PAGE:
African-American history begins in the 17th century with indentured servitude in the American colonies and develops onto the election of an African-American as the 44th and current President of the United States. Between those milestones there were other dealings and issues, both resolved and continuing, that were faced by African-Americans. Some of these were slavery, reconstruction, development of the African-American population, involvement in the great military disagreements of the United States, racial isolation, and the Civil Rights Movement. Currently Black Americans make up the single biggest racial minority in the United States and shape the second biggest racial group after whites in the United States (Anderson and Stewart, 2007).

By 1990 the economic conditions of African-Americans had changed radically over the years. They had become much less concerted in the South, in rural areas, and in farming work and had gone into improved blue-collar jobs and the white-collar segment. They were almost twice as probable to own their own homes at the end of the century as in 1900, and their rates of school presence at all ages had gone up tremendously. Even after this century of change, however, African-Americans were still comparatively underprivileged in the areas of education, labor market achievement, and home possession (Maloney, 2010).

The Spanish-speaking citizens of the United States who were integrated into the country as a consequence of the Mexican War are called Mexican-Americans. Their figures have since gone up as a consequence of immigration. Other Spanish-speaking people came from Cuba and Puerto Rico, and smaller quantities are immigrants from Central and South America and from the Dominican Republic. All together, these people are called Hispanics, or Latinos (The Story of Hispanics in the Americas, n.d.).

Hispanics today make up the fastest-growing ethnic minority in the United States.

They number about 22.4 million in 1992, they make up the second biggest minority in the country behind African-Americans. Almost sixty percent of these Hispanics trace their origin to Mexico. Although Hispanics have experienced less outright discrimination than have African-Americans, some segments of this group have inferior economic and education levels than do the rest of the residents of the United States (The Story of Hispanics in the Americas, n.d.).

The expression Hispanic is not an ethnic explanation. It refers to native language and to cultural background. Within the crowd called Hispanics are peoples of varied ethnic origins. There are African-Americans and American Indians as well as individuals who are only European and whose families have been in the Americas for generations. Because of intermarriage, there are offspring who stand for a mixture of several origins. Hispanics do not automatically regard themselves as a single group since their connections are to their specific national origin. In the instance of many Mexican-Americans, the national origin is inside the United States if their relatives lived in the Southwest before the Mexican War (The Story of Hispanics in the Americas, n.d.).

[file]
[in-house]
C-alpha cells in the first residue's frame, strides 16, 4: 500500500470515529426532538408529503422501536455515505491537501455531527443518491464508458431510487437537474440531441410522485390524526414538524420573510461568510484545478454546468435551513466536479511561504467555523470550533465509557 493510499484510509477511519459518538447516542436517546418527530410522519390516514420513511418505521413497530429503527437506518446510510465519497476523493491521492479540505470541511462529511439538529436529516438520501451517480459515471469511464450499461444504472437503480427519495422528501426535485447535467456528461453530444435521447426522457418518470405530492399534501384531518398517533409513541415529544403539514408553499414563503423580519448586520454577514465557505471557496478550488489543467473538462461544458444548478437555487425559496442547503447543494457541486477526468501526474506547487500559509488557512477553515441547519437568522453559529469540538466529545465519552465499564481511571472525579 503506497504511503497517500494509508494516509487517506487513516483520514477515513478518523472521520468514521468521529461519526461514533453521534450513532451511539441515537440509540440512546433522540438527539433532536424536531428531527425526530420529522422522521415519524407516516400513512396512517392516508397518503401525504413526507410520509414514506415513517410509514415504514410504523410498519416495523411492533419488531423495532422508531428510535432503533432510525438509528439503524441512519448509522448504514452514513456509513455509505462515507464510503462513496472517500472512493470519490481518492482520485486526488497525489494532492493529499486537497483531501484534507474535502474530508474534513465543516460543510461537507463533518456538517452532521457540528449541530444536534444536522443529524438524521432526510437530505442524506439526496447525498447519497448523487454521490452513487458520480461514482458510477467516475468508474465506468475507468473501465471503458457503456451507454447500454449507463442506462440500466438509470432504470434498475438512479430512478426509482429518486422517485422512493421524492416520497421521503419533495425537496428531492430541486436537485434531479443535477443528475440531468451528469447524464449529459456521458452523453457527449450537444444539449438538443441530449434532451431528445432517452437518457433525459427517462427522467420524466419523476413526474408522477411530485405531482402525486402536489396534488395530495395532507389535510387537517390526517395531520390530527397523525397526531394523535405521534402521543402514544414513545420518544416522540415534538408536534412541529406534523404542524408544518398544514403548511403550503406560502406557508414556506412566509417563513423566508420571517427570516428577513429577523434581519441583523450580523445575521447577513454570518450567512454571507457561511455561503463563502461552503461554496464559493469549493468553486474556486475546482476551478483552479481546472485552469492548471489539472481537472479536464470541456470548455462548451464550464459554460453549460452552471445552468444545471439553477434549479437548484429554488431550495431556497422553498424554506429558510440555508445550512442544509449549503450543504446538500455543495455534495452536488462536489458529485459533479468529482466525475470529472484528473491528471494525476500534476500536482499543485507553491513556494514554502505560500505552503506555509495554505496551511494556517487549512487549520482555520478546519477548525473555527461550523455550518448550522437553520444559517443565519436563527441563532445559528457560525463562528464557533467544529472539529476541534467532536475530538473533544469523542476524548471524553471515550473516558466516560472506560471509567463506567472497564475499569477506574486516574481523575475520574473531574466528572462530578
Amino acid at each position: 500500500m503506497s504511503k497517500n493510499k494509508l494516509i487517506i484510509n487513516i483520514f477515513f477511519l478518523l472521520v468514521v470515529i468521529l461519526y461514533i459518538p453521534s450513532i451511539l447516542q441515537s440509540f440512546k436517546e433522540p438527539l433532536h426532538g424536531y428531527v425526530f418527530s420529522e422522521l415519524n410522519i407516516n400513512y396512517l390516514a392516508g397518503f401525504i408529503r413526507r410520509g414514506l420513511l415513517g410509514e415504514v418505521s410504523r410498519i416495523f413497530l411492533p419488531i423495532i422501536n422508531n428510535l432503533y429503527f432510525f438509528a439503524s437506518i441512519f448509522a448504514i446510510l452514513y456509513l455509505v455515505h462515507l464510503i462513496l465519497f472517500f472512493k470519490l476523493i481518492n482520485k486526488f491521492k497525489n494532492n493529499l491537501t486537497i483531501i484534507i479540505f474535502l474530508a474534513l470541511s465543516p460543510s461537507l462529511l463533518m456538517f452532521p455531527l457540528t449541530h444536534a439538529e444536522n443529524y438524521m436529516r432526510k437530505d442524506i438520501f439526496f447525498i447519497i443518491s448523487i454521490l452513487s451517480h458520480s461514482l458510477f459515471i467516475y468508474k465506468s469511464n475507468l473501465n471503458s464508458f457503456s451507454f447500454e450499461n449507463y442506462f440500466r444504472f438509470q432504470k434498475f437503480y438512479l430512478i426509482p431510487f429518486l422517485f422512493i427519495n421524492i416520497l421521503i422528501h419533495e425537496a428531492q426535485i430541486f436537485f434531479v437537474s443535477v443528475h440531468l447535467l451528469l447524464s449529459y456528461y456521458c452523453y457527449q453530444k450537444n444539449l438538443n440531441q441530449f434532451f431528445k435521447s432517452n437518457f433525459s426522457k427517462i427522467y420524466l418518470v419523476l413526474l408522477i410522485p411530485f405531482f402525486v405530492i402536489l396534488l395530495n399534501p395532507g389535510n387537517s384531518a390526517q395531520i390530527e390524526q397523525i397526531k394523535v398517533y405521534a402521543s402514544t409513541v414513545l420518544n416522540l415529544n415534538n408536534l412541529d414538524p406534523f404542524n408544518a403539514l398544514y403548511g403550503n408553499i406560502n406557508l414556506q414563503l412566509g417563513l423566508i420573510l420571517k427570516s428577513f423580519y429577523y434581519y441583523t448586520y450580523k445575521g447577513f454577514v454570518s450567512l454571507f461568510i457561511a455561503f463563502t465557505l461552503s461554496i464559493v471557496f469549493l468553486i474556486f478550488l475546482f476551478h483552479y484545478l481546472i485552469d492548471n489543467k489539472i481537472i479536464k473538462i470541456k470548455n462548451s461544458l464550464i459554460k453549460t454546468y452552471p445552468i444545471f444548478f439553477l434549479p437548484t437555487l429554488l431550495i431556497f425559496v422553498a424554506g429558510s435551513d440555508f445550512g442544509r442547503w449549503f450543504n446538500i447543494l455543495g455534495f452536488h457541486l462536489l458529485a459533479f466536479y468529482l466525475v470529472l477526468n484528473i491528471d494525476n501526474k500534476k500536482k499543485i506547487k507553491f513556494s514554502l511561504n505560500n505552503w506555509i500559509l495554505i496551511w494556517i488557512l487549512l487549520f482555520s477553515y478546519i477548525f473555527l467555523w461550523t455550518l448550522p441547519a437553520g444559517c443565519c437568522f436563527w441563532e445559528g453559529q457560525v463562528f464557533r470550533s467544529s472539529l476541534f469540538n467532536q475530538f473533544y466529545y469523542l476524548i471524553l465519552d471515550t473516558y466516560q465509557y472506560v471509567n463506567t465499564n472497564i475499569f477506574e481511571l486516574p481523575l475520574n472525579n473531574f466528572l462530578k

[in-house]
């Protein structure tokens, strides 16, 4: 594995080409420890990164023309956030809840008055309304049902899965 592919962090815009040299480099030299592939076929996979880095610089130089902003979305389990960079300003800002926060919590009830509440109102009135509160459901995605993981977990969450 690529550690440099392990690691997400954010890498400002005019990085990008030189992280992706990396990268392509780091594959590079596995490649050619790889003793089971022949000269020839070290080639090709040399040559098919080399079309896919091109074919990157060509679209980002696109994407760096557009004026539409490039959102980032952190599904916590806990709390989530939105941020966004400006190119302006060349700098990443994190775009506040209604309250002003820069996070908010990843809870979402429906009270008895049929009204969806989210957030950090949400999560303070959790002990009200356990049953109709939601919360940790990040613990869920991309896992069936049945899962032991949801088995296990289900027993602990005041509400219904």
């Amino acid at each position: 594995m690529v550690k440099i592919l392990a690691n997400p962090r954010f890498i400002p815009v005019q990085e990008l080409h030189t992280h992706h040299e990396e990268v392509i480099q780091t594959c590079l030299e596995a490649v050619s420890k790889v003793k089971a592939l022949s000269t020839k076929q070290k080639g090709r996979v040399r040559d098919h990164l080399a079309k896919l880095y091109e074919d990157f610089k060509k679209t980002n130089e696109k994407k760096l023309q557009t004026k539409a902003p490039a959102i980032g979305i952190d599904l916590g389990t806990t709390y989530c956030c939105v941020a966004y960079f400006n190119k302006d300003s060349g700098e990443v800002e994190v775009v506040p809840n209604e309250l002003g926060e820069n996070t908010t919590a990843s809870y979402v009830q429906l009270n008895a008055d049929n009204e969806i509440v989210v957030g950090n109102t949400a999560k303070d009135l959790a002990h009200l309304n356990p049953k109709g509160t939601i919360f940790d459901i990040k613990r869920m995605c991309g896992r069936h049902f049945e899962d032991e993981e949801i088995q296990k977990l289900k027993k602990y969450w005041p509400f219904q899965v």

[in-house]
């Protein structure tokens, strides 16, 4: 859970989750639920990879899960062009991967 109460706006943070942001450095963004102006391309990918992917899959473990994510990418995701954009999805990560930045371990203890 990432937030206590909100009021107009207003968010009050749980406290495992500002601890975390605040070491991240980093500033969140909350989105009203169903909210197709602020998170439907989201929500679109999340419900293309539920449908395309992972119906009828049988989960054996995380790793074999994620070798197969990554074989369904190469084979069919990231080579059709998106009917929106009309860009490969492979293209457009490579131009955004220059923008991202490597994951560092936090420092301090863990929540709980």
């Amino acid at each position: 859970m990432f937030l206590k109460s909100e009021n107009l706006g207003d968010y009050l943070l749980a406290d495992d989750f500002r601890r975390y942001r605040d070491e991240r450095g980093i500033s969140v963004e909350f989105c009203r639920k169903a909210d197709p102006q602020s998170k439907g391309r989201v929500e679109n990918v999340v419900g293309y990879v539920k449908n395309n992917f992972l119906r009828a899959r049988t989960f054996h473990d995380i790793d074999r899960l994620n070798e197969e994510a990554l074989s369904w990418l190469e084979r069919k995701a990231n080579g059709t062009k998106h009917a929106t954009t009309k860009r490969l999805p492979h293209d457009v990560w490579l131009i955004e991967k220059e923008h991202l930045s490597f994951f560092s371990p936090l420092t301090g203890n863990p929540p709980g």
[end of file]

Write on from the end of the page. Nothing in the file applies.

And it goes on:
Puerto Ricans have a different status from other Hispanics in that they are citizens of the United States by birth, whether they were born in their mother country or in the United States. They were given citizenship in 1917 when Puerto Rico became a possession of the United States as a result of the Spanish-American War. They may as a result go back and forth between the island and the mainland without a visas or passport. Mexicans, Cubans, and others must come into the country as immigrants with alien status and must apply for citizenship in the same manner as do any other immigrants (The Story of Hispanics in the Americas, n.d.).

Even though there are Hispanics in most areas of the United States, some areas have particularly large numbers. Eighty-six percent of Mexican-Americans make their homes in five Southwestern states: Texas, California, New Mexico, Arizona, and Colorado. Texas and California make up more than 50% of the total Hispanic populace in the United States. Almost two thirds of Puerto Ricans who live in the United States are in the New York City region, as well as nearby New Jersey. About sixty percent of Cuban Hispanics live in Florida, with the heaviest numbers in Miami. Another twenty percent live in the New York-New Jersey vicinity; predominantly in Union City, N.J. Illinois also has big numbers of Mexican, Puerto Rican, and Cuban Hispanics, typically in the Chicago area (The Story of Hispanics in the Americas, n.d.).… [END OF PREVIEW] . . . READ MORE